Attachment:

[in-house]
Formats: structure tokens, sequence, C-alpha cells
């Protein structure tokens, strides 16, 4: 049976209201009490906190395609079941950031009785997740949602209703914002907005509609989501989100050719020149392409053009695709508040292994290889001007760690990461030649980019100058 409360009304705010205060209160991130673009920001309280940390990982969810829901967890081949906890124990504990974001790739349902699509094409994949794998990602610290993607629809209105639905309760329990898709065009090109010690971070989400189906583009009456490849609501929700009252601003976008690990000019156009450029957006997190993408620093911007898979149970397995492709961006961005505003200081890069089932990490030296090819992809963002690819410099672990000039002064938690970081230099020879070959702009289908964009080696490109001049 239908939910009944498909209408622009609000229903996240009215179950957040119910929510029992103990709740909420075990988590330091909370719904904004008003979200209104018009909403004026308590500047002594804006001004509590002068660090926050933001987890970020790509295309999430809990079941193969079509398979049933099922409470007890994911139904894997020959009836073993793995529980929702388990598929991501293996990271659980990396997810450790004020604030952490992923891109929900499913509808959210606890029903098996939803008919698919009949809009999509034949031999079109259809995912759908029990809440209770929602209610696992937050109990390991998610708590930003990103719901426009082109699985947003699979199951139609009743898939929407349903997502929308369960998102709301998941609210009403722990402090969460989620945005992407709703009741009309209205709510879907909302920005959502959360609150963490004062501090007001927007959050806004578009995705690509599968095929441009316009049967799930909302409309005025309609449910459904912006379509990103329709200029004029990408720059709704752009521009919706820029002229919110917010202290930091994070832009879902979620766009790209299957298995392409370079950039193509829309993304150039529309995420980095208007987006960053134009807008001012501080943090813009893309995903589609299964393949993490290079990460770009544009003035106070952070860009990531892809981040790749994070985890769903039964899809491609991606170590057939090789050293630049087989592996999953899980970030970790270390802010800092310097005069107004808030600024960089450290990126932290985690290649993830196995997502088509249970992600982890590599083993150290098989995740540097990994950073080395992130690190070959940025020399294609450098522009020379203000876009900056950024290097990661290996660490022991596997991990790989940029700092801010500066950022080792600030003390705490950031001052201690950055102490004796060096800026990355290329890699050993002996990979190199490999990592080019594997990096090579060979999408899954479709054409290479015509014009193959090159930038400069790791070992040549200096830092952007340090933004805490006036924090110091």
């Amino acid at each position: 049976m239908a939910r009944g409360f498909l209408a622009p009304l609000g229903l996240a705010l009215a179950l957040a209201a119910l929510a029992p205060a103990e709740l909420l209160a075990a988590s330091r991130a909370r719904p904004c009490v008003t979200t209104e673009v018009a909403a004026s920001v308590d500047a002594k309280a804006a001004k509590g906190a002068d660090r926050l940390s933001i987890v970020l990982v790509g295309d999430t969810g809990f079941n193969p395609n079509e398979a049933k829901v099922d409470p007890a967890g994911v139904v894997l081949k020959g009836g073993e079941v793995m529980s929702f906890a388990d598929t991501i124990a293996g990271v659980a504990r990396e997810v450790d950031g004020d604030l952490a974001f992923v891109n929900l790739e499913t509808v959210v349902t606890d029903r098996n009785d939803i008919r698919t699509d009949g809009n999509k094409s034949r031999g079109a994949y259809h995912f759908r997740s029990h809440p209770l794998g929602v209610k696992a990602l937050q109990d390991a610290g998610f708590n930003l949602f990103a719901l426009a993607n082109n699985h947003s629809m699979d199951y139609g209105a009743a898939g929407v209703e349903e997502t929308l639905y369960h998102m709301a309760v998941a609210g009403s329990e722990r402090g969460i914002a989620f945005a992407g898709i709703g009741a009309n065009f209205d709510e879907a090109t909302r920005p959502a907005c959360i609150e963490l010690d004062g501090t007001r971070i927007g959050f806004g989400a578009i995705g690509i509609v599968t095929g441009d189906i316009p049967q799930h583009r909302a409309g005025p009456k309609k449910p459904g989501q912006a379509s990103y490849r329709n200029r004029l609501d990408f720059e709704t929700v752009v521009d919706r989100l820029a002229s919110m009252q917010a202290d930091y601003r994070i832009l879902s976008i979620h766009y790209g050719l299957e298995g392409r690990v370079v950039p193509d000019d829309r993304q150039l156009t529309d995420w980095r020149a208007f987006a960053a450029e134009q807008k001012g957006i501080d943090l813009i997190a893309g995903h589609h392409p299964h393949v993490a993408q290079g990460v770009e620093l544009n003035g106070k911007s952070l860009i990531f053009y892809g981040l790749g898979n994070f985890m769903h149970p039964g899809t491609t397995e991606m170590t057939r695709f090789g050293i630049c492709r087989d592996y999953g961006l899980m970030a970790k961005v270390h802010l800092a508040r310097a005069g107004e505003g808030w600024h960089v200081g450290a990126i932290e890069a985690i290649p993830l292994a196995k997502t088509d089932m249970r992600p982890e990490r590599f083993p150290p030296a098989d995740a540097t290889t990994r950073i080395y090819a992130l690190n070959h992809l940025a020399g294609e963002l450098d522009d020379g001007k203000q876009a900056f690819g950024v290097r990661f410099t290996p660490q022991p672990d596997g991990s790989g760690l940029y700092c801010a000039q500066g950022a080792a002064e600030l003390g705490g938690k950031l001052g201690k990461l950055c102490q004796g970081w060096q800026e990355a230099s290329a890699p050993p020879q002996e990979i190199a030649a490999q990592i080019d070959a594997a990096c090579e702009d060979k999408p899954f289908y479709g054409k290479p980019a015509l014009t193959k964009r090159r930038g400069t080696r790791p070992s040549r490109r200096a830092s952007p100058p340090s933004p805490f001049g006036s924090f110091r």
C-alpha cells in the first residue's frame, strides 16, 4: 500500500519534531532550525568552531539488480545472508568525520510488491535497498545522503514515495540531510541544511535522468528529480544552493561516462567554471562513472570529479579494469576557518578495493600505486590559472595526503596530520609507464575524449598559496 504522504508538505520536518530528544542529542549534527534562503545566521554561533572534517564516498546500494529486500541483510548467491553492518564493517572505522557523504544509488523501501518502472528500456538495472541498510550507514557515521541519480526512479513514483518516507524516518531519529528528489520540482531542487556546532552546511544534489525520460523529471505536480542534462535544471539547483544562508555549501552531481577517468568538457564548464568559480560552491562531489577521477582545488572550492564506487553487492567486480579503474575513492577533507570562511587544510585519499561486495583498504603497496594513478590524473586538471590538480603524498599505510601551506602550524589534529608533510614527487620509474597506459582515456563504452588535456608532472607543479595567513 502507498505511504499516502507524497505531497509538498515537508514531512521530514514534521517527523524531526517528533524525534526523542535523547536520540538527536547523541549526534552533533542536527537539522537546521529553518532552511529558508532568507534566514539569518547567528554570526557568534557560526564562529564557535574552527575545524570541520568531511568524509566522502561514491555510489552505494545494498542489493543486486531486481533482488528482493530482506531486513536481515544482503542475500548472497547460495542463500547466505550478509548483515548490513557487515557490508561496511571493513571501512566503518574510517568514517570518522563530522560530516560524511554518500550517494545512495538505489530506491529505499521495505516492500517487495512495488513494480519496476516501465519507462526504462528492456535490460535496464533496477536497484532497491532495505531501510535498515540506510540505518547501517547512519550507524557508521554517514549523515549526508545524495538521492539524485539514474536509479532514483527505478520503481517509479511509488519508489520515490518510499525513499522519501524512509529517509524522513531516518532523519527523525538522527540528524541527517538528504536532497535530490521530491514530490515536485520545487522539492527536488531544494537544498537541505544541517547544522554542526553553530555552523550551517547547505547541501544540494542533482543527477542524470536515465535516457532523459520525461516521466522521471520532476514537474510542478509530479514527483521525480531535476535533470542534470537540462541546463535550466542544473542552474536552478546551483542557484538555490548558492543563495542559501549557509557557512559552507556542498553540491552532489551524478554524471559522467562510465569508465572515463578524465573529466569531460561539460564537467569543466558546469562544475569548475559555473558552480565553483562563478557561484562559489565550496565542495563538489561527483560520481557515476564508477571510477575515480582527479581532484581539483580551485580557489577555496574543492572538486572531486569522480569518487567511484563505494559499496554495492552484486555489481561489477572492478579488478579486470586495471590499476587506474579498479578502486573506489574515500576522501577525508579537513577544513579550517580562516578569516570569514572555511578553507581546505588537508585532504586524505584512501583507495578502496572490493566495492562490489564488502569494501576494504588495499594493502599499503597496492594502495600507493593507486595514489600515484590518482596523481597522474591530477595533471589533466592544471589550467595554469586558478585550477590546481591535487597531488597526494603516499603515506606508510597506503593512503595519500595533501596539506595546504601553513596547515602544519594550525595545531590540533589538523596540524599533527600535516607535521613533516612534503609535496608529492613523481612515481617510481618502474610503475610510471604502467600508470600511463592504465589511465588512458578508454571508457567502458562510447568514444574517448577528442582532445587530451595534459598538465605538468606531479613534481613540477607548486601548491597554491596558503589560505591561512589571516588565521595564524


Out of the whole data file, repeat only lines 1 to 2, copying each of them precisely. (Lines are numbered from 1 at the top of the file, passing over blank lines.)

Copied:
[in-house]
Formats: structure tokens, sequence, C-alpha cells